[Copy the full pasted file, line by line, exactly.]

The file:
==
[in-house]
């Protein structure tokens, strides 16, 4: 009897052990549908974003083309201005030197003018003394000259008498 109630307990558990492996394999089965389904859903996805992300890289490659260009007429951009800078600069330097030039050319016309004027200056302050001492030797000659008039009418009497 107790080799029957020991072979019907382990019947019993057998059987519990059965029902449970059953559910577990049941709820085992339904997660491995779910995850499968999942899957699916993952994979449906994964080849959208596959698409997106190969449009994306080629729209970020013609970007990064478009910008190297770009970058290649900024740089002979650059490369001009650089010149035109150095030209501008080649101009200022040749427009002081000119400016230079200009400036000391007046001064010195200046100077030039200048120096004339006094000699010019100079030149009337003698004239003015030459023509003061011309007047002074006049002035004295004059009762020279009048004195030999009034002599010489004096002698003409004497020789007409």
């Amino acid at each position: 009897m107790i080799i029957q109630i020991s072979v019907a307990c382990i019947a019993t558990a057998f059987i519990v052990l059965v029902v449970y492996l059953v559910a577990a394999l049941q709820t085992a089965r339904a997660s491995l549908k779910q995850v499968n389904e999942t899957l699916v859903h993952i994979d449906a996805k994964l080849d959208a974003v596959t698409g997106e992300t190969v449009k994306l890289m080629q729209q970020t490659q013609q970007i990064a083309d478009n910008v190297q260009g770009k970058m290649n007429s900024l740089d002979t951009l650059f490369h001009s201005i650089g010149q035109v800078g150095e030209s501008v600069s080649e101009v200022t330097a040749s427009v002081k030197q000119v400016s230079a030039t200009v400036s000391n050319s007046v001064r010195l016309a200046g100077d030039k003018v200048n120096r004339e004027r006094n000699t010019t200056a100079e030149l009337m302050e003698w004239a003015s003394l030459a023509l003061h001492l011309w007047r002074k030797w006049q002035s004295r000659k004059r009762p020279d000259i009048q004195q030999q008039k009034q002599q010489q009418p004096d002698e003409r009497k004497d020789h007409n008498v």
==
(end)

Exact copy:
[in-house]
């Protein structure tokens, strides 16, 4: 009897052990549908974003083309201005030197003018003394000259008498 109630307990558990492996394999089965389904859903996805992300890289490659260009007429951009800078600069330097030039050319016309004027200056302050001492030797000659008039009418009497 107790080799029957020991072979019907382990019947019993057998059987519990059965029902449970059953559910577990049941709820085992339904997660491995779910995850499968999942899957699916993952994979449906994964080849959208596959698409997106190969449009994306080629729209970020013609970007990064478009910008190297770009970058290649900024740089002979650059490369001009650089010149035109150095030209501008080649101009200022040749427009002081000119400016230079200009400036000391007046001064010195200046100077030039200048120096004339006094000699010019100079030149009337003698004239003015030459023509003061011309007047002074006049002035004295004059009762020279009048004195030999009034002599010489004096002698003409004497020789007409």
């Amino acid at each position: 009897m107790i080799i029957q109630i020991s072979v019907a307990c382990i019947a019993t558990a057998f059987i519990v052990l059965v029902v449970y492996l059953v559910a577990a394999l049941q709820t085992a089965r339904a997660s491995l549908k779910q995850v499968n389904e999942t899957l699916v859903h993952i994979d449906a996805k994964l080849d959208a974003v596959t698409g997106e992300t190969v449009k994306l890289m080629q729209q970020t490659q013609q970007i990064a083309d478009n910008v190297q260009g770009k970058m290649n007429s900024l740089d002979t951009l650059f490369h001009s201005i650089g010149q035109v800078g150095e030209s501008v600069s080649e101009v200022t330097a040749s427009v002081k030197q000119v400016s230079a030039t200009v400036s000391n050319s007046v001064r010195l016309a200046g100077d030039k003018v200048n120096r004339e004027r006094n000699t010019t200056a100079e030149l009337m302050e003698w004239a003015s003394l030459a023509l003061h001492l011309w007047r002074k030797w006049q002035s004295r000659k004059r009762p020279d000259i009048q004195q030999q008039k009034q002599q010489q009418p004096d002698e003409r009497k004497d020789h007409n008498v």